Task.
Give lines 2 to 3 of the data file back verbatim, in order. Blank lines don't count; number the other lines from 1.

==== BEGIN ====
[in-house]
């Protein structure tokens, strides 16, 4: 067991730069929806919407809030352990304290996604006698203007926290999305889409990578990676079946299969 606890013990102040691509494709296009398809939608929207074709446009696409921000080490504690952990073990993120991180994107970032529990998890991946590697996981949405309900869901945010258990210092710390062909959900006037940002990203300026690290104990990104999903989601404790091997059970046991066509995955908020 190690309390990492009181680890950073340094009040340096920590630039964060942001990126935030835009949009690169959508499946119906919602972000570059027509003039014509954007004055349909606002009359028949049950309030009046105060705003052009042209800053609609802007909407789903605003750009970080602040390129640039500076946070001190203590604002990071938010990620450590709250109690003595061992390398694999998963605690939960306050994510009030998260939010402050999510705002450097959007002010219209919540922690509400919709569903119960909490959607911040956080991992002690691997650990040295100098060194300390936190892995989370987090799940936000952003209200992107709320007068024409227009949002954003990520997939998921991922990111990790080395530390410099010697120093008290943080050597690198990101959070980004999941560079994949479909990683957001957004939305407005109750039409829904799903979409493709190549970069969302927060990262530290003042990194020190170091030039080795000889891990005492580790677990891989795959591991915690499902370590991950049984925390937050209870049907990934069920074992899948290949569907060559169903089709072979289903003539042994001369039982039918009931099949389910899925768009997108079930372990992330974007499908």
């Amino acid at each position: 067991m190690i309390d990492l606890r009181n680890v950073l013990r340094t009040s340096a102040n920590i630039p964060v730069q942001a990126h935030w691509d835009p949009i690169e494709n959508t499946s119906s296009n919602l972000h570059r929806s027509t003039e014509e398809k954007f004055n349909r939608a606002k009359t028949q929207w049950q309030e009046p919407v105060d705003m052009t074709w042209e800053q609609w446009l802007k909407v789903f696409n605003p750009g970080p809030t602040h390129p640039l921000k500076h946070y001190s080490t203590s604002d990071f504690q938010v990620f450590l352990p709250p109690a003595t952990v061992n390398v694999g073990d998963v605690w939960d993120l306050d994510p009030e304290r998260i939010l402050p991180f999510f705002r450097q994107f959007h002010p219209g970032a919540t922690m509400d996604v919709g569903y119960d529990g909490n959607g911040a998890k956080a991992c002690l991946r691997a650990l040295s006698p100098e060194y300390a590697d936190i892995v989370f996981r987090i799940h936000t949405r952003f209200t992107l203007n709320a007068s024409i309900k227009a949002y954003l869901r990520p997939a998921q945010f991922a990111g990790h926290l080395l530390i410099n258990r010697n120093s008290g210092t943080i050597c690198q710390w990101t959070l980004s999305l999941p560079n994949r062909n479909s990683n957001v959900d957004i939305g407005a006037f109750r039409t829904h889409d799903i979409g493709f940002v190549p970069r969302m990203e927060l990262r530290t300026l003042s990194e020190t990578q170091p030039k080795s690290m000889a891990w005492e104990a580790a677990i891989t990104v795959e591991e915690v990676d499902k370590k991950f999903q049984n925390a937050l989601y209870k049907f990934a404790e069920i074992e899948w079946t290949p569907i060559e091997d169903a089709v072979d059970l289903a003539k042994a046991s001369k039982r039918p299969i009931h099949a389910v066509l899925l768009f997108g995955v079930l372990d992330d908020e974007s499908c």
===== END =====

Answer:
């Protein structure tokens, strides 16, 4: 067991730069929806919407809030352990304290996604006698203007926290999305889409990578990676079946299969 606890013990102040691509494709296009398809939608929207074709446009696409921000080490504690952990073990993120991180994107970032529990998890991946590697996981949405309900869901945010258990210092710390062909959900006037940002990203300026690290104990990104999903989601404790091997059970046991066509995955908020 190690309390990492009181680890950073340094009040340096920590630039964060942001990126935030835009949009690169959508499946119906919602972000570059027509003039014509954007004055349909606002009359028949049950309030009046105060705003052009042209800053609609802007909407789903605003750009970080602040390129640039500076946070001190203590604002990071938010990620450590709250109690003595061992390398694999998963605690939960306050994510009030998260939010402050999510705002450097959007002010219209919540922690509400919709569903119960909490959607911040956080991992002690691997650990040295100098060194300390936190892995989370987090799940936000952003209200992107709320007068024409227009949002954003990520997939998921991922990111990790080395530390410099010697120093008290943080050597690198990101959070980004999941560079994949479909990683957001957004939305407005109750039409829904799903979409493709190549970069969302927060990262530290003042990194020190170091030039080795000889891990005492580790677990891989795959591991915690499902370590991950049984925390937050209870049907990934069920074992899948290949569907060559169903089709072979289903003539042994001369039982039918009931099949389910899925768009997108079930372990992330974007499908």
């Amino acid at each position: 067991m190690i309390d990492l606890r009181n680890v950073l013990r340094t009040s340096a102040n920590i630039p964060v730069q942001a990126h935030w691509d835009p949009i690169e494709n959508t499946s119906s296009n919602l972000h570059r929806s027509t003039e014509e398809k954007f004055n349909r939608a606002k009359t028949q929207w049950q309030e009046p919407v105060d705003m052009t074709w042209e800053q609609w446009l802007k909407v789903f696409n605003p750009g970080p809030t602040h390129p640039l921000k500076h946070y001190s080490t203590s604002d990071f504690q938010v990620f450590l352990p709250p109690a003595t952990v061992n390398v694999g073990d998963v605690w939960d993120l306050d994510p009030e304290r998260i939010l402050p991180f999510f705002r450097q994107f959007h002010p219209g970032a919540t922690m509400d996604v919709g569903y119960d529990g909490n959607g911040a998890k956080a991992c002690l991946r691997a650990l040295s006698p100098e060194y300390a590697d936190i892995v989370f996981r987090i799940h936000t949405r952003f209200t992107l203007n709320a007068s024409i309900k227009a949002y954003l869901r990520p997939a998921q945010f991922a990111g990790h926290l080395l530390i410099n258990r010697n120093s008290g210092t943080i050597c690198q710390w990101t959070l980004s999305l999941p560079n994949r062909n479909s990683n957001v959900d957004i939305g407005a006037f109750r039409t829904h889409d799903i979409g493709f940002v190549p970069r969302m990203e927060l990262r530290t300026l003042s990194e020190t990578q170091p030039k080795s690290m000889a891990w005492e104990a580790a677990i891989t990104v795959e591991e915690v990676d499902k370590k991950f999903q049984n925390a937050l989601y209870k049907f990934a404790e069920i074992e899948w079946t290949p569907i060559e091997d169903a089709v072979d059970l289903a003539k042994a046991s001369k039982r039918p299969i009931h099949a389910v066509l899925l768009f997108g995955v079930l372990d992330d908020e974007s499908c």